Vote today: Committee recommends against graduate creationism degrees

Good news:  A subcommittee of the Texas Higher Education Coordinating Committee yesterday voted against letting the Institute for Creation Research award graduate degrees in science education because of their rejection of evolution.  The full committee will vote today.

ICR promises to fight it.

Dallas Morning News reporter Terrence Stutz’s report is worth reading.

Citing the group’s teaching of creationism rather than evolution in its science curriculum, Dr. Paredes said it was clear the school would not adequately prepare its graduates to teach the scientific principles now required in Texas public schools.

“Evolution is such a fundamental principle of contemporary science it is hard to imagine how you could cover the various fields of science without giving it [evolution] the proper attention it deserves as a foundation of science,” he said.

“Religious belief is not science. Science and religious belief are surely reconcilable, but they are not the same thing.”

Henry Morris III, chief executive officer of the institute, contended that the school would prepare students to “understand both sides of the scientific perspective, although we do favor the creationist view.”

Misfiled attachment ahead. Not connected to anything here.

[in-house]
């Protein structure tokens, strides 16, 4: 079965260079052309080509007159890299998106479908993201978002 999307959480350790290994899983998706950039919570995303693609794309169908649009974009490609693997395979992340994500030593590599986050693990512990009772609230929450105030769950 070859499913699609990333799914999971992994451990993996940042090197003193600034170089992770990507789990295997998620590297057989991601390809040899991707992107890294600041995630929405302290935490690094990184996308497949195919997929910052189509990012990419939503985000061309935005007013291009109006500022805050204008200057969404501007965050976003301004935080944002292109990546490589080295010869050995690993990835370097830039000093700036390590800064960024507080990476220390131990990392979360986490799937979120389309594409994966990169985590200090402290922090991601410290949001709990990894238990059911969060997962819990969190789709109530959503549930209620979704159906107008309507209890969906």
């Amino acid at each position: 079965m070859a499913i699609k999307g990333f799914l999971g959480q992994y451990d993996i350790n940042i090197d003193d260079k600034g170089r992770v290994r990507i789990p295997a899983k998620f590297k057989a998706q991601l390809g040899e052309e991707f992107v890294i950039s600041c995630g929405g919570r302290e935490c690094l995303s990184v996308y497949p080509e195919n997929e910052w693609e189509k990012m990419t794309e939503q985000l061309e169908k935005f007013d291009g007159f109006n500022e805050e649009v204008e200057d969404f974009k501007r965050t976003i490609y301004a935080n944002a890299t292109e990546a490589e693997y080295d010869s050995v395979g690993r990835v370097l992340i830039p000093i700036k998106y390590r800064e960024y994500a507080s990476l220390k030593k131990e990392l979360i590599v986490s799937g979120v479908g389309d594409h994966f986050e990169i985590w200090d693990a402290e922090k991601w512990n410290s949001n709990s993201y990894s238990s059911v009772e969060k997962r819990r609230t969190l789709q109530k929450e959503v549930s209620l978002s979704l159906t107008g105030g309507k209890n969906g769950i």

After the adverse vote from several coordinating board members meeting as a committee, Mr. Morris said the institute may revise its application or take its case to court.

“We will pursue due process,” he told the board. “We will no doubt see you in the future.”

Quiet and educational efforts from Texas Citizens for Science and the Texas Freedom Network probably helped turn the tide on this issue.


3 Responses to Vote today: Committee recommends against graduate creationism degrees

  1. […] But when they got to Texas, the Texas Higher Education Coordinating Board (THECB) had a couple of alert people who blew the whistle on the process of getting a permit to grant degrees.  Real scientists and science educators were brought in to evaluate ICR’s programs.  They said the programs were not scientific and do not deserve to be accredited. […]


  2. Ediacaran says:

    This is good news, and I hope the ICR request is ultimately rejected as the subcommittee recommends.

    I am curious if there has been (or will be) a review of the actions of the initial 3-person on-site review team that initially recommended the ICR be granted their request. Given the ICR’s track record of promoting anti-scientific nonsense, the initial 3-person review team does not seem to have done an adequate or competent job of evaluating the ICR. I don’t know if their actions rise to the level of submitting a fraud/waste/abuse report, but the process needs to be fixed to avoid a recurrence if some other anti-science diploma mill wants to grant science degrees. At the very least, more scientists trained in the relevant fields should be part of the initial review team for future evaluations.


  3. James says:

    Graduate education, in principle, requires the aspirant to demonstrate the capacity to publish research. It is hard to imagine legitimacy for a graduate degree rooted in a topic for which even the professors have so far failed to publish in peer reviewed scientific journals. Perhaps an MA in Creationist rhetoric and apologetics would be appropriate, but not graduate degrees in science education.


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